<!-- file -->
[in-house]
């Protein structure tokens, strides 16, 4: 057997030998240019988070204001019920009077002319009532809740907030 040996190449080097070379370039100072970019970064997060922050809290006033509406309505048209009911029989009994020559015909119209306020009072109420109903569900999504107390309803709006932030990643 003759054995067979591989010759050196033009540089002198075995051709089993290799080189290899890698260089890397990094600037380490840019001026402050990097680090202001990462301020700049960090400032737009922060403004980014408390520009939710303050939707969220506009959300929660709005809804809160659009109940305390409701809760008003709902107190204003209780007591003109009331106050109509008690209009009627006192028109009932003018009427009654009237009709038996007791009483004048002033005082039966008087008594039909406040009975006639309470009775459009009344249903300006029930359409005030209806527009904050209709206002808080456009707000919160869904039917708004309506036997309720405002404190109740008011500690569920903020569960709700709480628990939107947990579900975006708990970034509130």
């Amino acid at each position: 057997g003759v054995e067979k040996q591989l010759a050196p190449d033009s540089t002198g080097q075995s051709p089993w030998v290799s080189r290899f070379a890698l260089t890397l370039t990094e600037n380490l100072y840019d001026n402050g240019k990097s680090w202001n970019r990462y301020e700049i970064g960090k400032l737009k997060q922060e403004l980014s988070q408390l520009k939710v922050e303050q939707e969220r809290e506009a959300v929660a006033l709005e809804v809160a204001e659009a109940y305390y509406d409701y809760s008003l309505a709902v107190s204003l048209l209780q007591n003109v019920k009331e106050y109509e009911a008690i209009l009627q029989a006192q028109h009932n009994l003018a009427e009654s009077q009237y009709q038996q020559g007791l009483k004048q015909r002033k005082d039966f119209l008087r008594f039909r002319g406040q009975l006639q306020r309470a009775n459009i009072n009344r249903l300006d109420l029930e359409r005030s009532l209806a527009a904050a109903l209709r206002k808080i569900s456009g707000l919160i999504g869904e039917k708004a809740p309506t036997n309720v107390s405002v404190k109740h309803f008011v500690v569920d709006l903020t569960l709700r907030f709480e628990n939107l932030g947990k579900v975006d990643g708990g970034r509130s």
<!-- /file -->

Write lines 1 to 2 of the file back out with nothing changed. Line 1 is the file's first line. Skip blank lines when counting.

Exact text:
[in-house]
């Protein structure tokens, strides 16, 4: 057997030998240019988070204001019920009077002319009532809740907030 040996190449080097070379370039100072970019970064997060922050809290006033509406309505048209009911029989009994020559015909119209306020009072109420109903569900999504107390309803709006932030990643 003759054995067979591989010759050196033009540089002198075995051709089993290799080189290899890698260089890397990094600037380490840019001026402050990097680090202001990462301020700049960090400032737009922060403004980014408390520009939710303050939707969220506009959300929660709005809804809160659009109940305390409701809760008003709902107190204003209780007591003109009331106050109509008690209009009627006192028109009932003018009427009654009237009709038996007791009483004048002033005082039966008087008594039909406040009975006639309470009775459009009344249903300006029930359409005030209806527009904050209709206002808080456009707000919160869904039917708004309506036997309720405002404190109740008011500690569920903020569960709700709480628990939107947990579900975006708990970034509130």